Reissue of their 3rd album with the original cover art intact, plus updated liners notes and three bonus tracks added, 'Good Good Livin' (Previously Unissued Long Version), 'Shotgun' (Single Version) and 'People' (Singl... more »e). The band featured drummer Carmine Appice and bassist Tim Bogert. 1998 Sundazed release.« less
Reissue of their 3rd album with the original cover art intact, plus updated liners notes and three bonus tracks added, 'Good Good Livin' (Previously Unissued Long Version), 'Shotgun' (Single Version) and 'People' (Single). The band featured drummer Carmine Appice and bassist Tim Bogert. 1998 Sundazed release.
Shelby Lambert | Bethany, Oklahoma USA | 01/13/2007
(5 out of 5 stars)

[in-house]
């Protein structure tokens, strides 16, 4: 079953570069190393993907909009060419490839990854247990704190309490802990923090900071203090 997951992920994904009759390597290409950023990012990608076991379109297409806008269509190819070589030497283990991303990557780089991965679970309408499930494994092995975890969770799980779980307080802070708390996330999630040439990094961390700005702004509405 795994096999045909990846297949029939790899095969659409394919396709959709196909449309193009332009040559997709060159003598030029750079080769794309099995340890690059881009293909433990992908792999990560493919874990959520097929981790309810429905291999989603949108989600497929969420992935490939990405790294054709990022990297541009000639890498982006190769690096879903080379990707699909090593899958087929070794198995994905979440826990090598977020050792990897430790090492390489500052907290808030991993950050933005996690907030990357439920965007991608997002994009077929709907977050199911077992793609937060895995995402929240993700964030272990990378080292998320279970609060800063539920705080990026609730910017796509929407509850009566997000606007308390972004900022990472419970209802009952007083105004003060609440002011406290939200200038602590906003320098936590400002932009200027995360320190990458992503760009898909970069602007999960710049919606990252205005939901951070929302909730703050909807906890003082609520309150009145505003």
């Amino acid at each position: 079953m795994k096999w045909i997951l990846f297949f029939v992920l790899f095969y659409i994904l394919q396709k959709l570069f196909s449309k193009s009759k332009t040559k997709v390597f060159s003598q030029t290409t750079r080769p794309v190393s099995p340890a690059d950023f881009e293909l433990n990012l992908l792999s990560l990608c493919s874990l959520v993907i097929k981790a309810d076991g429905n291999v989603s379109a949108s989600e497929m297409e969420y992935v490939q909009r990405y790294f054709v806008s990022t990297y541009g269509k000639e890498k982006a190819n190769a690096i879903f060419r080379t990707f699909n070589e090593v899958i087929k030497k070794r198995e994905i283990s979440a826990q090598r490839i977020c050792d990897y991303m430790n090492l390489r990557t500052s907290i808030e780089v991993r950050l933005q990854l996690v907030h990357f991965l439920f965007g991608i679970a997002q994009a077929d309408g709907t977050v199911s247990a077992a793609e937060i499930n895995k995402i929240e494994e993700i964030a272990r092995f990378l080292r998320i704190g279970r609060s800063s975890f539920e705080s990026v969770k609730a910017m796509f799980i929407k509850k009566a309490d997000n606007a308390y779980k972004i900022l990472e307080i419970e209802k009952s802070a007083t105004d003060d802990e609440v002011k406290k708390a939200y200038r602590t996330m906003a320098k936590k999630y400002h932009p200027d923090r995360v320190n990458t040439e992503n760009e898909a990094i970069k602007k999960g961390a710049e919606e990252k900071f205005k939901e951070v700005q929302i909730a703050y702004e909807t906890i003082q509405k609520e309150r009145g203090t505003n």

"Whilst this might not be the band's "best overall album" (that honour usually goes to the previous album, "Renaissance"), I would certainly have to argue that this album represents the band's best playing. Obviously, there's not many songs on this disc, because the "Break Song" takes up about 23 minutes of it, but there's a lot revealing about the Fudge's music from what little you do get to hear. This album's release coincided with the release of the first Led Zeppelin album (early '69, and there were plenty of technological advancements taking place in the music world in the months between the release of "Renaissance" in mid-'68, and "Near The Beginning" in early '69. And at the point where better technology met the improved musical proficiency of EVERY member of this band, was no apparent than on this album. The most noticeable improvement throughout this album was definitely the guitar playing and guitar "sound" of Vinnie Martell. The two previous albums, you hear Martell's guitar sound getting progressively louder, to where it is no longer overpowered by Mark Stein's organ. But on this album, not only is Martell's guitar getting louder--his playing is getting better! Whereas on previous albums, you hear mostly power chords and a few single-note 'freak-outs' from Martell, this album finds Martell playing genuine, bluesy, guitar solos! Not only that, but to aid in his soloing efforts, he finds not only better, clearer-sounding amplification, but he also discovers a new 'toy'--the "wah-wah pedal'. And, oh, what fun he had with that toy--particularly on "Shotgun" and the "Break Song"! The best example I can find on this album of every member playing at their very best together is the "Break Song". That track, in particular, is full of surprises and technical abilities one would never have expected from VF. For those who have never heard, the "Break Song" is a rare glimpse of the Vanilla Fudge "live", and one step beyond the concept of the usual "let-me-introduce-the-guys-in-the-band" sort-of song. Every single member played at their very best--and perhaps even beyond--their own abilities! Imagine a jam with John Bonham on drums, Jon Lord (from Deep Purple) on organ, Jimmy Page on guitar, and John Mayall on vocals--that's exactly what the "Break Song" sounds like!! I don't know if this number was performed on one of the early tours that Led Zeppelin opened fot the Vanilla Fudge, but if Led Zeppelin had witnessed this performance from the sidelines, they had to be impressed! I know for a fact that John Bonham was a fan of drumnmer, Carmine Appice--and Carmine's drum solo on the "Break Song" has to have influenced Bonham's "Moby Dick" to some extent. Carmine's drum solo here has a little bit of what would become Bonham's "Moby Dick", but also a little bit of Ginger Baker's "Toad" from the first Cream album. It sounds like Carmine would carry some elements of his drum solo here, into his next band, Cactus, and their drum solo song, "Feels So Good" for the first Cactus album a year later. But the "Break Song" has other surprises! This was the first introduction to the heavily-fuzzed out, "atomic bomb pyrotechnics" of Tim Bogert's bass solos--another element that Tim would bring with him to Cactus with Carmine Appice. And it also marked one of the band's first forays into "pure blues". The first time you ever hear Vinnie Martell play a very beautiful, slow blues guitar solo, reminiscent of the kind that Jimmy Page would later play in Led Zeppelin. It is also the first time Mark Stein sings "actual" blues lyrics, coming off sounding just like British blues singer John Mayall when he sings! "The Break Song" is a treat--listening to a band going outside their formula, and moving into rare form, and new territory. When British hard rock bands of the '70s say that they were infleunced by the Vanilla Fudge, songs like the "Break Song" have to be near the top of the list of songs that infleunced them most! As for the remainder of the tracks on "Near The Beginning", they're all good--even if they pale in comparison to the "Break Song'. Once again, Carmine Appice tries his hand at songwriting--"Where Is Happiness". It is rare to find a drummer in a band with that kind of songwriting ability. Like "Faceless People" on the previous album, "Renaissance", Carmine's songs convey a sense of loneliness and depression--but more in a dark, gothic, and mysterious sort-of-way, rather than a "bluesy" way. But you can tell that he wrote himself prominently into this song, as it is driven by a shuffle back-and-forth on the drums, swinging side-to-side, while Mark Stein's organ chirps along like crickets on a dark, gloomy night. "Near The Beginning" is definitely worth your purchase--even for just the full-versions of both "Shotgun" and "The Break Song", which total 30 minutes. You wont even find some albums that long, and you certainly won't find the "Break Song" on any "best-of" compilations of the Vanilla Fudge. And yet, to me, "The Break Song" is "quintessential" Vanilla Fudge--not only showing where the Fudge were musically, but also where they were going after the Fudge was over! And after the Fudge was over a year later, it is a shame that Vinnie Martell didn't get pulled into Cactus with Bogert and Appice, as his talents were vastly improving, as evidenced by this album. Instead of Martell, Cactus would feature the talents of guitarist, Jim McCarty, whose skills on the guitar were at a level that Vinnie was approaching. Except that McCarty later proved to be more difficult to work with, and eventually led to the demise of Cactus. Sadly, Martell left the music business permanently after the break up of the Vanilla Fudge--Martell, once perhaps the band's least talented member, becomming one of the band's most prominent musical sounds on their final two albums, now having to waste his musical talent because Bogert and Appice chose a guy for their next band with more talent, yet harder to get along with. Trust me, though. No collection of the Vanilla Fudge is complete without this vital piece of their musical history. "Near The Beginning" shows a band that is improving--and evolving!"